When J. Christian Jensen set out for North Dakota to film his Stanford thesis project about the state's booming oil trade, he wasn't expecting the 20-minute piece to garner awards buzz.
Yet that's exactly what happened.
In June, Jensen won a silver medal from the Academy of Motion Picture Arts and Sciences Student Academy Awards for his film, "White Earth." Now, the film has been nominated for an Oscar in the Documentary Short Subject category.
"It's definitely a surreal experience to be nominated for an Oscar," the soft-spoken Jensen said during a phone interview with the Weekly. "I am very proud of the film. It certainly exceeded all my expectations in terms of how far it's gone and how many people have been able to see it."
"White Earth" follows three children and an immigrant mother and explores the effects of oil production on residents of the oil-boom region. Jensen started the project in the fall of 2012 and spent nine months working on the film in the small town of White Earth, North Dakota.
"My intention was to look at this very broad and controversial topic, but to leave the politics and the issues in the background and just foreground this human interest story," the filmmaker said. "I was particularly interested in doing an outsider's perspective, and perhaps looking at it from a set of voices that normally would be overlooked in the major media that has already covered this particular topic."
Jensen grew up in Utah. He saw how the housing market was hit hard in 2008 and heard stories of people moving to North Dakota "seeking out jobs and sources of income to save their own homes," he said.
Compelled by their plight, he headed to North Dakota with no resources, contact or central story. He eventually found some generous people who offered him a place to stay and helped him gain access to the local school and to a teacher. From that point on, the film began to come together.
The process of making "White Earth" was also challenging, Jensen explained. The filmmaker had to gain the trust of people in the community before capturing their lives on film. He attended the local church and hung out at bars with workers in the evenings. People sometimes offered up their homes. On cold winter nights when he didn't have a place to sleep, he slept in his car or in camps.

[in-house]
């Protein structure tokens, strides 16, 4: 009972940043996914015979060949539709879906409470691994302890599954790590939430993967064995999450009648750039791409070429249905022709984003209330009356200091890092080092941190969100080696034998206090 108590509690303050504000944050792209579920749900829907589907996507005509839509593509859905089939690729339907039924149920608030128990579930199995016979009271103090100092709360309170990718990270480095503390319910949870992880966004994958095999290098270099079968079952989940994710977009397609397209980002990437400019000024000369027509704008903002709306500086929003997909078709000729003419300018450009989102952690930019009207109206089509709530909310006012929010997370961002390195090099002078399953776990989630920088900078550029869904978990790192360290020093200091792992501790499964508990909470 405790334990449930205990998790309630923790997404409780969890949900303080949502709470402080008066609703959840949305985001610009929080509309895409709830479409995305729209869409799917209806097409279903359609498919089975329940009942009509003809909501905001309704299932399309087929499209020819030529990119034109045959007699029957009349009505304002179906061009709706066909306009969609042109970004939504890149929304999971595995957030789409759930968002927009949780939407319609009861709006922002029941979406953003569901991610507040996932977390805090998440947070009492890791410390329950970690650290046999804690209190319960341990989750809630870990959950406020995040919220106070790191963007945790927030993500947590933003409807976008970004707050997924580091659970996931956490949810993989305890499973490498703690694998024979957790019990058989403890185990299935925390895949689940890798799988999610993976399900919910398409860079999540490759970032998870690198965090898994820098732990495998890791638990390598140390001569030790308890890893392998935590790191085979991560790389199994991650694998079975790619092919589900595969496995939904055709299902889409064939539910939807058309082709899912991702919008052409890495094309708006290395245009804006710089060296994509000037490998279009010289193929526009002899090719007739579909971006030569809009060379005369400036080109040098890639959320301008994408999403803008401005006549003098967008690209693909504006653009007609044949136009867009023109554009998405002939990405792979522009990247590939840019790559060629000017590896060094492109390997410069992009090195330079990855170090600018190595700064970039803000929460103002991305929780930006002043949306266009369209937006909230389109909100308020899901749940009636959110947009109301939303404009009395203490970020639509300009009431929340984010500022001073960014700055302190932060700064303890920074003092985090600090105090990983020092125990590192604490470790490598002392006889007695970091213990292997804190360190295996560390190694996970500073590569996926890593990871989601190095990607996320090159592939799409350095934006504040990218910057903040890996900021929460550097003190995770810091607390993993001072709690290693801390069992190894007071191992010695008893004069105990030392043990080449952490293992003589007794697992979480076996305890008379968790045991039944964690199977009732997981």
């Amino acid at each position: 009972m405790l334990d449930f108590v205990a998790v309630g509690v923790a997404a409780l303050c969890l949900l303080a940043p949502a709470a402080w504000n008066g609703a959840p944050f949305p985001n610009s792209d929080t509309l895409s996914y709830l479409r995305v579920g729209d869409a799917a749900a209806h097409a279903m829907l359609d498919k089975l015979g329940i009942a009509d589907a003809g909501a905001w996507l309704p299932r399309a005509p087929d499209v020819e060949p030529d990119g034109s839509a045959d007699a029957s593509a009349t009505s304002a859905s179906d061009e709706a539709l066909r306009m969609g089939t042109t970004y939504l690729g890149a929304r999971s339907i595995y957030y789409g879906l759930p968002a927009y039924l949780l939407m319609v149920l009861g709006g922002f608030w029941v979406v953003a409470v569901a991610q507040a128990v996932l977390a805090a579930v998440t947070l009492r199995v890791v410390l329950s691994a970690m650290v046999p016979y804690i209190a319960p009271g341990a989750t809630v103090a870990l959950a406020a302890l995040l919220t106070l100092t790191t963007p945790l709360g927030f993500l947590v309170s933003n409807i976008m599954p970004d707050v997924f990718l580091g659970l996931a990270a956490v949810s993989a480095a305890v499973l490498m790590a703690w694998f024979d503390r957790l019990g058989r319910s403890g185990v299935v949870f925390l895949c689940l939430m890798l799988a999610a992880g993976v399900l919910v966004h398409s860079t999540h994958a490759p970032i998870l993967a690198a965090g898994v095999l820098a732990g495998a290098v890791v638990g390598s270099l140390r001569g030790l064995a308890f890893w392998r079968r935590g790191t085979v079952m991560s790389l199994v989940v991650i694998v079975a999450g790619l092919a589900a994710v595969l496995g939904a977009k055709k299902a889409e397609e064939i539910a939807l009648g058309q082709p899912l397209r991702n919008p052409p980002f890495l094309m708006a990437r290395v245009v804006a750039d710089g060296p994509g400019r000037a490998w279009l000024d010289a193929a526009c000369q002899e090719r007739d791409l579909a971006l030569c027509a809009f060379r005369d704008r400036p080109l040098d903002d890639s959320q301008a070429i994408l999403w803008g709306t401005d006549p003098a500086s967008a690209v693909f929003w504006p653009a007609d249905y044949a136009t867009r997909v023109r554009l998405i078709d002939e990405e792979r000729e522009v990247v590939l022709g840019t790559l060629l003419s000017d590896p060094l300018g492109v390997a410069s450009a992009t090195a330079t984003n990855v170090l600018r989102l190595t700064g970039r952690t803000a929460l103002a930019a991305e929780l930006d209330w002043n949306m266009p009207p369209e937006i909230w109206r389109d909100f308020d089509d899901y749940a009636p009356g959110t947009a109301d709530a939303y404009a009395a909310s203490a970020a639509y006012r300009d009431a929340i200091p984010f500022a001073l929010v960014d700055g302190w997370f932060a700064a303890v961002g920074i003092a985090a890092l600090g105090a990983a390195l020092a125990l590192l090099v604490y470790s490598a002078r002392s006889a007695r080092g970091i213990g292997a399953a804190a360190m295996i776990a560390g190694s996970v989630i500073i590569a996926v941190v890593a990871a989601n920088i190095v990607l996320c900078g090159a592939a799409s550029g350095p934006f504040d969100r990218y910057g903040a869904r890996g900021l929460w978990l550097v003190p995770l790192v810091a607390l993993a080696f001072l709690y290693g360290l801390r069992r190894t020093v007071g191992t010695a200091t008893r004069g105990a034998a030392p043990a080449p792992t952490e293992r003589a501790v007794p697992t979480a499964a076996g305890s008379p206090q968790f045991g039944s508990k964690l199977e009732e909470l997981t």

"The people in North Dakota were surprisingly open and kind to me," Jensen said. "I was not the only person who was reporting or filming in that area, and they were bombarded on a pretty regular basis by people interested in telling the story about that place or reporting on it. I'm not sure why they decided that they could trust me."
Jensen said the eye-opening experience has given him a greater sense of "respect and empathy" for the people living and working in North Dakota.
"The film was not intended to be an activist film or social issue film and so I'm not expecting that people leave with some preset perspective on oil development, but what I would like is that people have a greater sense of empathy and that people on all ends of the political spectrum would be able to have a more empathic look at those who are on the other side and a more realistic understanding of what is happening on the ground in North Dakota," he said.
The Oscar buzz surrounding the film has been a whirlwind experience, Jensen said, and it has been gratifying to see how excited so many people, including family, friends and distant acquaintances, are about the nomination.
"People have been very supportive and are sort of cheering for me, which feels good that's almost the best part of it all," he said.
Jensen will be attending the Academy Awards ceremony on Feb. 22, at the Dolby Theatre in Hollywood with his wife, who played an integral part in making the film possible, he said.
"She provided some excellent feedback as a story consultant and also in (other) types of support along the way. It was not an easy journey, so we're looking forward to enjoying that moment while it lasts," he said.
The film-making industry is competitive, Jensen said, but he believes aspiring filmmakers can succeed if they "can go deep and go personal. Then you certainly have something universal that you can offer up that will be of value to the rest of the world."
Jensen is currently lecturing at Stanford and hopes to find a place where he can continue his creative work, but right now he's just enjoying the moment of fame.
"I'm very grateful to have had this opportunity, but ultimately it's a short window of 15 minutes of fame that will come and go," he said. "You're only as good as your last project and whatever is coming down your creative pipeline, so we'll see what happens."